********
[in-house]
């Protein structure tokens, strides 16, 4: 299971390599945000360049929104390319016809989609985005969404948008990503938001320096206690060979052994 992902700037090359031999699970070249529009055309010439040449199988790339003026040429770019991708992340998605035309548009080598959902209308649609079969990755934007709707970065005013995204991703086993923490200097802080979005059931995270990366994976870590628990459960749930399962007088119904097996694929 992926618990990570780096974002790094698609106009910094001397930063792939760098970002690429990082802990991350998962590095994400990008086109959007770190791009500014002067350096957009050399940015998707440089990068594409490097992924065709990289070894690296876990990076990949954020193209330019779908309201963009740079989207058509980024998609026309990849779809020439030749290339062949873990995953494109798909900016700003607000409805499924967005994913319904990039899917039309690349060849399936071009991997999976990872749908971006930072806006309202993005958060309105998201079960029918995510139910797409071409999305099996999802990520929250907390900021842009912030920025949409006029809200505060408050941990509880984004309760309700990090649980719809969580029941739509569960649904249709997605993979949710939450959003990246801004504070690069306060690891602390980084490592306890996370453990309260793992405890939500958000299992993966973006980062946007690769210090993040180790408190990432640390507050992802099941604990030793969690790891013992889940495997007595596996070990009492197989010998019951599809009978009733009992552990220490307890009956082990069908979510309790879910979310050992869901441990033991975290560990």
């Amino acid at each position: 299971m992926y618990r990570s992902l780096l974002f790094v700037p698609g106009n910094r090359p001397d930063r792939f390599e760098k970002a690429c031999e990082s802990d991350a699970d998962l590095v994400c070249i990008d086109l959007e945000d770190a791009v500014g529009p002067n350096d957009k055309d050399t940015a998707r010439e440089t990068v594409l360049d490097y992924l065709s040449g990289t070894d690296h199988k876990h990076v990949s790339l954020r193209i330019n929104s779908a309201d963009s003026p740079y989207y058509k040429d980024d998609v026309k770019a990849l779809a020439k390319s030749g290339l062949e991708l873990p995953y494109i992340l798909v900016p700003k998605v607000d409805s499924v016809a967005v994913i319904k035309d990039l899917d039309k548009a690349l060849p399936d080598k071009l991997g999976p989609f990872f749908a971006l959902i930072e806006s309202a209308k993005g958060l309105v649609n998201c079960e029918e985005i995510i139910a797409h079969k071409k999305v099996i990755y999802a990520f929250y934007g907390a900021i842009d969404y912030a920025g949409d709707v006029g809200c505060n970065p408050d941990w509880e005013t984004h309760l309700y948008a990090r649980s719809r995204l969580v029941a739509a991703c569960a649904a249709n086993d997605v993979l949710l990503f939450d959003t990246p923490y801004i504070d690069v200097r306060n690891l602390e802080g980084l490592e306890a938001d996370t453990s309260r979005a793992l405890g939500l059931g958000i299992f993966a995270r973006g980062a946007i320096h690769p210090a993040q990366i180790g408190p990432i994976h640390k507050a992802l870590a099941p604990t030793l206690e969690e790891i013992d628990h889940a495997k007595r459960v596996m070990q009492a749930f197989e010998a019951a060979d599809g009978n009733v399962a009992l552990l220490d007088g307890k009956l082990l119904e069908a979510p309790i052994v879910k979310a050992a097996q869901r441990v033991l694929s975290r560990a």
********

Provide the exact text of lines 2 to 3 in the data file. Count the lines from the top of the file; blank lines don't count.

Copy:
């Protein structure tokens, strides 16, 4: 299971390599945000360049929104390319016809989609985005969404948008990503938001320096206690060979052994 992902700037090359031999699970070249529009055309010439040449199988790339003026040429770019991708992340998605035309548009080598959902209308649609079969990755934007709707970065005013995204991703086993923490200097802080979005059931995270990366994976870590628990459960749930399962007088119904097996694929 992926618990990570780096974002790094698609106009910094001397930063792939760098970002690429990082802990991350998962590095994400990008086109959007770190791009500014002067350096957009050399940015998707440089990068594409490097992924065709990289070894690296876990990076990949954020193209330019779908309201963009740079989207058509980024998609026309990849779809020439030749290339062949873990995953494109798909900016700003607000409805499924967005994913319904990039899917039309690349060849399936071009991997999976990872749908971006930072806006309202993005958060309105998201079960029918995510139910797409071409999305099996999802990520929250907390900021842009912030920025949409006029809200505060408050941990509880984004309760309700990090649980719809969580029941739509569960649904249709997605993979949710939450959003990246801004504070690069306060690891602390980084490592306890996370453990309260793992405890939500958000299992993966973006980062946007690769210090993040180790408190990432640390507050992802099941604990030793969690790891013992889940495997007595596996070990009492197989010998019951599809009978009733009992552990220490307890009956082990069908979510309790879910979310050992869901441990033991975290560990």
């Amino acid at each position: 299971m992926y618990r990570s992902l780096l974002f790094v700037p698609g106009n910094r090359p001397d930063r792939f390599e760098k970002a690429c031999e990082s802990d991350a699970d998962l590095v994400c070249i990008d086109l959007e945000d770190a791009v500014g529009p002067n350096d957009k055309d050399t940015a998707r010439e440089t990068v594409l360049d490097y992924l065709s040449g990289t070894d690296h199988k876990h990076v990949s790339l954020r193209i330019n929104s779908a309201d963009s003026p740079y989207y058509k040429d980024d998609v026309k770019a990849l779809a020439k390319s030749g290339l062949e991708l873990p995953y494109i992340l798909v900016p700003k998605v607000d409805s499924v016809a967005v994913i319904k035309d990039l899917d039309k548009a690349l060849p399936d080598k071009l991997g999976p989609f990872f749908a971006l959902i930072e806006s309202a209308k993005g958060l309105v649609n998201c079960e029918e985005i995510i139910a797409h079969k071409k999305v099996i990755y999802a990520f929250y934007g907390a900021i842009d969404y912030a920025g949409d709707v006029g809200c505060n970065p408050d941990w509880e005013t984004h309760l309700y948008a990090r649980s719809r995204l969580v029941a739509a991703c569960a649904a249709n086993d997605v993979l949710l990503f939450d959003t990246p923490y801004i504070d690069v200097r306060n690891l602390e802080g980084l490592e306890a938001d996370t453990s309260r979005a793992l405890g939500l059931g958000i299992f993966a995270r973006g980062a946007i320096h690769p210090a993040q990366i180790g408190p990432i994976h640390k507050a992802l870590a099941p604990t030793l206690e969690e790891i013992d628990h889940a495997k007595r459960v596996m070990q009492a749930f197989e010998a019951a060979d599809g009978n009733v399962a009992l552990l220490d007088g307890k009956l082990l119904e069908a979510p309790i052994v879910k979310a050992a097996q869901r441990v033991l694929s975290r560990a």